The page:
Hong Kong Med J 2014;20:86–7 | Number 1, February 2014
© Hong Kong Academy of Medicine. CC BY-NC-ND 4.0
REMINISCENCE: ARTEFACTS FROM THE HONG KONG MUSEUM OF MEDICAL SCIENCES
An unusual graduation certificate
SC Tso, FHKAM (Medicine)
Director and Member of Education and Research Committee, Hong Kong Museum of Medical Sciences Society
This graduation certificate (Figure 1) earns a place in the history of medicine in Hong Kong as it sheds a little light on a period with scant written records. It is also unique as it was ranked number one among a dozen or so certificates awarded to the only graduating class of nurses by the occupying Japanese administration in Hong Kong.
Figure 1. Certificate of Graduation from Nursing School of the Civil Hospital during the Japanese occupation of Hong Kong, kindly donated to the Hong Kong Museum of Medical Sciences by the awardee in 2000
Japan invaded Hong Kong on 8 December 1941, the same day Pearl Harbour was attacked. During the defensive battle that lasted till Christmas day, all hospitals were mobilised to care for war casualties which kept all staff busy well after hostilities ended with Hong Kong’s surrender on 25 December 1941. The Japanese occupying forces took over the two large hospitals, Queen Mary Hospital on the island and Kowloon Hospital on the peninsula, for military use. The Alice Ho Miu Ling Nethersole Hospital and the Tung Wah Group of Hospitals were available to serve civilians. Nethersole was renamed Civic Hospital under a Japanese medical superintendent, while the medical and nursing duties continued to be provided by the local Chinese. Despite, or perhaps because of, the harsh and difficult conditions in the territory at the time when malnutrition and infectious diseases were rampant, the need was felt to continue the training of nurses, and Nethersole was possibly the only hospital at that time where formal training for nurse probationers was provided. The first class was recruited in 1942 and included 12 trainees for the 3-year course. Except for a Japanese doctor teaching materia medica, all instructors were Chinese doctors who were Hong Kong University graduates. However, all trainees were also required to study the Japanese language as part of the course. Ward staff worked under the watchful eye of Japanese supervisors, one appointed for each ward. Food was scarce, and rice rationing for both staff and patients was strictly enforced. All the hardships notwithstanding, training and clinical work went apace smoothly without much interference from the Japanese administration, though not without some sense of apprehension. All probationers of the first class graduated in August 1945. Ironically, the graduation celebrations took place on 15 August, the day that Japan surrendered and, consequently, the celebration took on an added and increased significance.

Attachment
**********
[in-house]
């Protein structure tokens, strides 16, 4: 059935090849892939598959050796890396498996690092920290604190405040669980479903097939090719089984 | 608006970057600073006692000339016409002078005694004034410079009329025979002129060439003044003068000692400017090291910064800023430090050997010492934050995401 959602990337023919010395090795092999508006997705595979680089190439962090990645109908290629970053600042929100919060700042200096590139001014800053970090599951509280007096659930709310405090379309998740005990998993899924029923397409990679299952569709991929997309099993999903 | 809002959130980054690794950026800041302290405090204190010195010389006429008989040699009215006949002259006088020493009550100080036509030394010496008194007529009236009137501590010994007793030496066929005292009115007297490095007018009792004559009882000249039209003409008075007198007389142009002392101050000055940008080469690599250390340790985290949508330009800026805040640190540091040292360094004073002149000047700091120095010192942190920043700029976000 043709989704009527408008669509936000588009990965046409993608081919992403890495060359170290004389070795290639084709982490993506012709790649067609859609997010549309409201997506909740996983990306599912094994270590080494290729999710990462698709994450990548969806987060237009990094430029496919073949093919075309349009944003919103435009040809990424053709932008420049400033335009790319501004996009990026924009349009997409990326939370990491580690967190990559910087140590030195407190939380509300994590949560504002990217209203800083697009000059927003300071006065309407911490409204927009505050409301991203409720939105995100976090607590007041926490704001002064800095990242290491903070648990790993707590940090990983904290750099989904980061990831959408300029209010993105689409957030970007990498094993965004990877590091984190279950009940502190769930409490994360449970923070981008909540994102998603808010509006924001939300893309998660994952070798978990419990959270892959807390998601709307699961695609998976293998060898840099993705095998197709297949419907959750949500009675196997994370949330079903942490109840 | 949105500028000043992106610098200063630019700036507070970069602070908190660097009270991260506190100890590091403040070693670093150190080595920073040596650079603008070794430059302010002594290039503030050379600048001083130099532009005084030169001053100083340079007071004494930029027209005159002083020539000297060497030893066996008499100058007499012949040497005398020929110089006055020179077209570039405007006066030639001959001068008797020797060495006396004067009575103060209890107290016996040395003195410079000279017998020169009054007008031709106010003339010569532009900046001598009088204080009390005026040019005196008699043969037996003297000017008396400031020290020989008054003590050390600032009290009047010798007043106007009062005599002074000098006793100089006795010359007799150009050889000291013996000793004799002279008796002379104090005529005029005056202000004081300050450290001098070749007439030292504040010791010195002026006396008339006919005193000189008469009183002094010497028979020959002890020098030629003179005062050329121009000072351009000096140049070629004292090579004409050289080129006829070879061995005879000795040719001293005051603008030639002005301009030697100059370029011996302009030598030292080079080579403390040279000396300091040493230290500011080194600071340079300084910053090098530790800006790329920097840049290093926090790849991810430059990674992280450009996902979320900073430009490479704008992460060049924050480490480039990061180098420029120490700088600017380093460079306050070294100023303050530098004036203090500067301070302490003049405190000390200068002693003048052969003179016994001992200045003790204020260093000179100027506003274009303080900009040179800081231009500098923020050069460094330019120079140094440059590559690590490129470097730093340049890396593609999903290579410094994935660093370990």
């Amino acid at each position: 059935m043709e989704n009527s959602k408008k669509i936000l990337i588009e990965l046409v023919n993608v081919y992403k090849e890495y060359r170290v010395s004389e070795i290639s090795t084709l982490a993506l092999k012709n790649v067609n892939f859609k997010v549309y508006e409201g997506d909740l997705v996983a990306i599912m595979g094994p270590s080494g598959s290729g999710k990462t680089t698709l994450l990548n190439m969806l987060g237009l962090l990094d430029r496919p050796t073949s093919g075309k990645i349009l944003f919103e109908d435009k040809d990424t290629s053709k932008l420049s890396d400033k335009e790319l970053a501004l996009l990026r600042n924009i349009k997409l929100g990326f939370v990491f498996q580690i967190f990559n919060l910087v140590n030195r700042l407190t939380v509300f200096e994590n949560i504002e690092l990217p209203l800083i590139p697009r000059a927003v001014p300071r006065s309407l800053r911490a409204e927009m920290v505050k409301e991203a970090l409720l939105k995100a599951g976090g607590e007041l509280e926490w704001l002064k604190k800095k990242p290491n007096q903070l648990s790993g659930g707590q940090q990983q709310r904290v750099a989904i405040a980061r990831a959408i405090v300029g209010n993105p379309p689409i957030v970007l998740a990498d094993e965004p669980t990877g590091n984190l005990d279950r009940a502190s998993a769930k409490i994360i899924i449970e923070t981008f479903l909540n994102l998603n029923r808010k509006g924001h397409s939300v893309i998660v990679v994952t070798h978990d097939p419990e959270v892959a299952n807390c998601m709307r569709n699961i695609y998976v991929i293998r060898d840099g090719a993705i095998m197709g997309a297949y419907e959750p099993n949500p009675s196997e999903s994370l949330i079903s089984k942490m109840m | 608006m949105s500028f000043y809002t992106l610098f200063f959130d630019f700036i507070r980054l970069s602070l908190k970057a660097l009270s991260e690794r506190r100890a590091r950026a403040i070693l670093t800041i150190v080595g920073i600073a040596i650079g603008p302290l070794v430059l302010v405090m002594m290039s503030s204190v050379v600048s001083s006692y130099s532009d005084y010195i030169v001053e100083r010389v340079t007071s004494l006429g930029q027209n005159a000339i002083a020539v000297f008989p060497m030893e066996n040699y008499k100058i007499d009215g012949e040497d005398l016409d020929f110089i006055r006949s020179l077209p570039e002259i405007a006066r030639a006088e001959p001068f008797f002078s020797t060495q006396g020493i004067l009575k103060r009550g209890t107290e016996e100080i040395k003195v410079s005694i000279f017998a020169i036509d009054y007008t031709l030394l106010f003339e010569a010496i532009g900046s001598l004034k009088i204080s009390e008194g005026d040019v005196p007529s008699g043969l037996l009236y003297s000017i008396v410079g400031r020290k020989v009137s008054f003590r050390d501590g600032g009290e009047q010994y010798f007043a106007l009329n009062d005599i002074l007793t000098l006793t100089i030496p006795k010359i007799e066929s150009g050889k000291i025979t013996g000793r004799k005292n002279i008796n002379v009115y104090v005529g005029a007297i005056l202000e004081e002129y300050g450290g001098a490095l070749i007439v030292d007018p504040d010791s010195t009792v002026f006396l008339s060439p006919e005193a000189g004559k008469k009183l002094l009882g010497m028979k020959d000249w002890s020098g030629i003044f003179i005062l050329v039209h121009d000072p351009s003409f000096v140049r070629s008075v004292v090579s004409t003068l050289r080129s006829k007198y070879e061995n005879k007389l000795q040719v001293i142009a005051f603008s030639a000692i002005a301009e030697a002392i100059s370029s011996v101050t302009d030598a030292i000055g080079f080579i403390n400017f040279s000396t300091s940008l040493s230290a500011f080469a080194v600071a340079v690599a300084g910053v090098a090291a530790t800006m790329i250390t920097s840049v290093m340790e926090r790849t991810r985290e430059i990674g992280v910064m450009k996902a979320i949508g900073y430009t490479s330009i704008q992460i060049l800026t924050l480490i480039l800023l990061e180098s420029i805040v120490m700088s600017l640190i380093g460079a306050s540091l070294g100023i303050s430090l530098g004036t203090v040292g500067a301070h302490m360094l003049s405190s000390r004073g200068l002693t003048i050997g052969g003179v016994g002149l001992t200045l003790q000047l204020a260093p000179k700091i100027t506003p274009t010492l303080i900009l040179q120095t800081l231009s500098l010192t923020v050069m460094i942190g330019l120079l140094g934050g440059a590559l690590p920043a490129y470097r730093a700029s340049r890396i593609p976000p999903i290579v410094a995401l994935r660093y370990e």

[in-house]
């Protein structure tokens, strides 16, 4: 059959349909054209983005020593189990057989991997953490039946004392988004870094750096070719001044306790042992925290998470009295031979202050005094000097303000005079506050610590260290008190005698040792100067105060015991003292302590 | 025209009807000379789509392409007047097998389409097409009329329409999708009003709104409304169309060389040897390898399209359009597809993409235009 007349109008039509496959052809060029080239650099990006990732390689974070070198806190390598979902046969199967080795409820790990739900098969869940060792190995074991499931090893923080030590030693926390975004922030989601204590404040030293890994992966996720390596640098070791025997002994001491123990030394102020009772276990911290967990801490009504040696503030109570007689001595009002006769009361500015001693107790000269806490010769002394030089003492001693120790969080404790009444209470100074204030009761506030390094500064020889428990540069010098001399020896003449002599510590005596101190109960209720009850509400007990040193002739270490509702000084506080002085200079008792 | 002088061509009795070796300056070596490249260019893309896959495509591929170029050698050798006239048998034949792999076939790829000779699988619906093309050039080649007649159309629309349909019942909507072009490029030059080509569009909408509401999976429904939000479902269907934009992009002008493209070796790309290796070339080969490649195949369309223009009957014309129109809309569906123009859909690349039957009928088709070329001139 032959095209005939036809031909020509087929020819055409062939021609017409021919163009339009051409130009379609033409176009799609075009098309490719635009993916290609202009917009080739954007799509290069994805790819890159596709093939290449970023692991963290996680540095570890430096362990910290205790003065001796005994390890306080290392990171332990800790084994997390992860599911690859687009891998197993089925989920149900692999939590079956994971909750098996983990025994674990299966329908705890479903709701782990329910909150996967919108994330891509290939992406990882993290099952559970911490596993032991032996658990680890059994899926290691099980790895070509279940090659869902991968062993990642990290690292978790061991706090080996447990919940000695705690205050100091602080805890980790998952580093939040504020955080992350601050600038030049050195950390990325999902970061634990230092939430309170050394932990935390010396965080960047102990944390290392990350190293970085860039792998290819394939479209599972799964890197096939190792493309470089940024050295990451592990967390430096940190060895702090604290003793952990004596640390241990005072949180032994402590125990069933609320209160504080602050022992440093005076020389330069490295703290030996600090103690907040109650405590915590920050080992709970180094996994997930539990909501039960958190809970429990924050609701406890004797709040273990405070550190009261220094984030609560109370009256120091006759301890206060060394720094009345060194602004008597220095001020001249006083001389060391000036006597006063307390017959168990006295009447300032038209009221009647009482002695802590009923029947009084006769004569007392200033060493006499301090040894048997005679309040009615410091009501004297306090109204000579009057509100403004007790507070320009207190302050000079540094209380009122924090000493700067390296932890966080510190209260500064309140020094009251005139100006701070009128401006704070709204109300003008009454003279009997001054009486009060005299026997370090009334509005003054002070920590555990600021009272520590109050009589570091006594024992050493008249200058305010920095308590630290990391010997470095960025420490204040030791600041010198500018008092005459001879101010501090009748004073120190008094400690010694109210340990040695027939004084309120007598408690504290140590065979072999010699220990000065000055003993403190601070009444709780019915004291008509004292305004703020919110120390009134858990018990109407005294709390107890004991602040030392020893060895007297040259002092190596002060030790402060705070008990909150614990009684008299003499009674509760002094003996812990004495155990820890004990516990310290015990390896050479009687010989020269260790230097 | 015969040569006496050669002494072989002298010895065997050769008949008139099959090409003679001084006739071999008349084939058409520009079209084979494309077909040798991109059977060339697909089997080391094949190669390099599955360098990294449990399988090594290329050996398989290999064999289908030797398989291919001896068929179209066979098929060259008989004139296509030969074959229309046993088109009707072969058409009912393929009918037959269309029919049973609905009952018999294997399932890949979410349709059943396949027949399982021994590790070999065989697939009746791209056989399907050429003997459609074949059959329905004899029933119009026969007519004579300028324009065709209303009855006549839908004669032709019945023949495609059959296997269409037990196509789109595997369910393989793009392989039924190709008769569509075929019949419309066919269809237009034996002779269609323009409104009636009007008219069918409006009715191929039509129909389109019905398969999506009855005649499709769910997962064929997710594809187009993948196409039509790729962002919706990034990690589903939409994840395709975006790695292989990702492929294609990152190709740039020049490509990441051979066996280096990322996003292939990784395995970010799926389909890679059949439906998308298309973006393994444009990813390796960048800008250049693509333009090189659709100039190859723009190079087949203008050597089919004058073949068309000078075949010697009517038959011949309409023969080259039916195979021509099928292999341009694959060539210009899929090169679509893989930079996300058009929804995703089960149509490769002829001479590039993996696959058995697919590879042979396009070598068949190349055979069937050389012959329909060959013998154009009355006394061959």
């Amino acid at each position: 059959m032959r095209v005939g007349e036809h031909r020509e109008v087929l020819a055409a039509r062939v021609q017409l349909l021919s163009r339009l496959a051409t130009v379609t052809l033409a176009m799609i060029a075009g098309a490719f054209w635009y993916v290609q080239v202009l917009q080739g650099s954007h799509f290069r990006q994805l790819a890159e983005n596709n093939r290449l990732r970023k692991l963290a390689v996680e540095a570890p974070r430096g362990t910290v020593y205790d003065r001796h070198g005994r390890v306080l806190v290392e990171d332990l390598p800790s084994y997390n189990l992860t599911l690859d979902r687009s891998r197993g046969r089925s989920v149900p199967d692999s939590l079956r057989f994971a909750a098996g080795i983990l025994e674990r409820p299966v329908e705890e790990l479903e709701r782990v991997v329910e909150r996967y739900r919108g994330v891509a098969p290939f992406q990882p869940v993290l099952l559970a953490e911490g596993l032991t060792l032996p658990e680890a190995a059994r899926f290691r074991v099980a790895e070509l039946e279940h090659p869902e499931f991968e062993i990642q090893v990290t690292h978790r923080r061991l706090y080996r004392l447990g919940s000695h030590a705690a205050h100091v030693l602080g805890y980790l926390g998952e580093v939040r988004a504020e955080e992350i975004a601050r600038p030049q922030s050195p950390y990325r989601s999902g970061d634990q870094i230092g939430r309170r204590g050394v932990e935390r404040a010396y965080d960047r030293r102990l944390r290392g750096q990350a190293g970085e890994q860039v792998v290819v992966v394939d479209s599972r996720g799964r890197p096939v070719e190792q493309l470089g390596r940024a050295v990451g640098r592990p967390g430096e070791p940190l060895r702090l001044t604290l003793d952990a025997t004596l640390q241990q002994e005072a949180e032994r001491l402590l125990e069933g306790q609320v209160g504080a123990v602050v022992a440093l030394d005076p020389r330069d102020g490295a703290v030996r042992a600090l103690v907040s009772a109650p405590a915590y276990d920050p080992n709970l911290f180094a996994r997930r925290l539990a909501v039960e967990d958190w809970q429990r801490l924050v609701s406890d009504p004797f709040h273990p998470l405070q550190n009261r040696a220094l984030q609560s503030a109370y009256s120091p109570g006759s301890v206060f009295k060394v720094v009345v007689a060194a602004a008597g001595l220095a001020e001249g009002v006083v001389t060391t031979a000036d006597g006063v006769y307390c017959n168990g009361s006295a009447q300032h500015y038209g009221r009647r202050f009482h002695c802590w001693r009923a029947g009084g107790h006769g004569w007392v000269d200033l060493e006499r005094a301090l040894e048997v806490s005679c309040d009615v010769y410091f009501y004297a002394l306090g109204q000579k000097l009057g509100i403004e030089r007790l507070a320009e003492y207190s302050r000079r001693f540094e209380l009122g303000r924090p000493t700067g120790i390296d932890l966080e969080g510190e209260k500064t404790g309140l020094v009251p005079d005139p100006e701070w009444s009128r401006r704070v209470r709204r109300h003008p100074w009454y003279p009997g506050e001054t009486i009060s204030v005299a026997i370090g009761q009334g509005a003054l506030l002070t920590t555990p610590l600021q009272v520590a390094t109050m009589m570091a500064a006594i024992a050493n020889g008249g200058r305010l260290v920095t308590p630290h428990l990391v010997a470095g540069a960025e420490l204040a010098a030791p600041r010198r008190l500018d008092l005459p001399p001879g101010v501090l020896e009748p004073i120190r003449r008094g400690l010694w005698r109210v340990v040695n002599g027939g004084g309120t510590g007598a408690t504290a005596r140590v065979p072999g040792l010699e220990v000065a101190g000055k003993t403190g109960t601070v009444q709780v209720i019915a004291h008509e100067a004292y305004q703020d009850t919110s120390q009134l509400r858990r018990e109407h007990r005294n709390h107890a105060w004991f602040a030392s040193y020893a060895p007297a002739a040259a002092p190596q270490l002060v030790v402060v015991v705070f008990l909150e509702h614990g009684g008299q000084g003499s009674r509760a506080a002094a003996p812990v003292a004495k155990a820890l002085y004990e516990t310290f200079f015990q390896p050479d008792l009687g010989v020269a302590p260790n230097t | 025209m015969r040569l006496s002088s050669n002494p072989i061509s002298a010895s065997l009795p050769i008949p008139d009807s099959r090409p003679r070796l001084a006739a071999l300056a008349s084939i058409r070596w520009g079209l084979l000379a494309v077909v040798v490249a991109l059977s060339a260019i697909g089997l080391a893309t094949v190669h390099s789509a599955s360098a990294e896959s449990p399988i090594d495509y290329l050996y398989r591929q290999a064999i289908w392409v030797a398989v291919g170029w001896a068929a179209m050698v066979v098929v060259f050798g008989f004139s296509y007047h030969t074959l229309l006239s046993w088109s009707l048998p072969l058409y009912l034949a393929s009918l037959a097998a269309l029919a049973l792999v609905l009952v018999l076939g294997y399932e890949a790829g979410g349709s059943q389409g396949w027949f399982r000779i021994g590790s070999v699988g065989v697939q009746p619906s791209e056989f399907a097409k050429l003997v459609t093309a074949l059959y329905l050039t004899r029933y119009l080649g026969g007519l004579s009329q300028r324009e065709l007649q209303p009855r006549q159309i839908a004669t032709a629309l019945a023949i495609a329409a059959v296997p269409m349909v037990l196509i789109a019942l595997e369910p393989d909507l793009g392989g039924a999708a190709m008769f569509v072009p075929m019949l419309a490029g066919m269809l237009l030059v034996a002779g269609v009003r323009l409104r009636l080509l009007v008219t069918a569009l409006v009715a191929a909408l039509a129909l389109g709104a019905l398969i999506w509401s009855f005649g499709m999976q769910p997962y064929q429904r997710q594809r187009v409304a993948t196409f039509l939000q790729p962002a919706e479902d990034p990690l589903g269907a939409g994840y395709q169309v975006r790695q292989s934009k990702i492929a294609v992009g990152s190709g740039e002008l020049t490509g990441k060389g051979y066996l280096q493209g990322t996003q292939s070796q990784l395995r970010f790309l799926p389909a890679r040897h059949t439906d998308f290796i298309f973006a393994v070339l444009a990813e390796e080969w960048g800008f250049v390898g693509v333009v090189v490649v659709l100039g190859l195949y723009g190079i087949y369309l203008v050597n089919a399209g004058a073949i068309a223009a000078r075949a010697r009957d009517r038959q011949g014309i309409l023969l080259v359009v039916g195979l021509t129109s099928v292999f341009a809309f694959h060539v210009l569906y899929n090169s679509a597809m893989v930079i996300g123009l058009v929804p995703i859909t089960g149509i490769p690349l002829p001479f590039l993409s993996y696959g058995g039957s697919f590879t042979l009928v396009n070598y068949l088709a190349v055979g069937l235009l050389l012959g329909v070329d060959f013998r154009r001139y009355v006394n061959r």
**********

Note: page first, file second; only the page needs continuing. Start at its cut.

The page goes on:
The author is grateful to the recipient of the certificate, Ms Chan Wing Han (Figure 2), for much of the information. Ms Chan, whose father was one of first class of graduates from the medical school of the University of Hong Kong, intended to study medicine at the Peking Union Medical College but her pursuit was thwarted by the Sino- Japanese war that broke out in 1937. She graduated from the first nurse probationers’ course under the Japanese administration and her certificate was marked number one, likely reflecting her standing in the examination. After the resumption of British administration in Hong Kong, her training was recognised and she was allowed to sit the Hong Kong Nursing Board examination to qualify as a registered nurse without further training. She continued to work in the Nethersole after the war and was appointed Matron in 1961. She served as Chief Nursing Administrator of Alice Ho Miu Ling Nethersole and United Christian Hospitals from 1974 till her retirement in 1980. She now resides in Toronto, Canada.
Figure 2. Picture taken in December 2007 of the awardee, Ms Grace Chan Wing Han, beside the certificate, in front of Museum exhibits on the Alice Ho Miu Ling Nethersole Hospital
1. Paterson EH. A Hospital for Hong Kong—The Centenary History of the Alice Ho Miu Ling Nethersole Hospital. Hong Kong: Alice Ho Miu Ling Nethersole Hospital; 1987.
2. Ho FC, Tso SC. Chan Wing Han Grace—Biographical notes. Archives of Hong Kong Museum of Medical Sciences.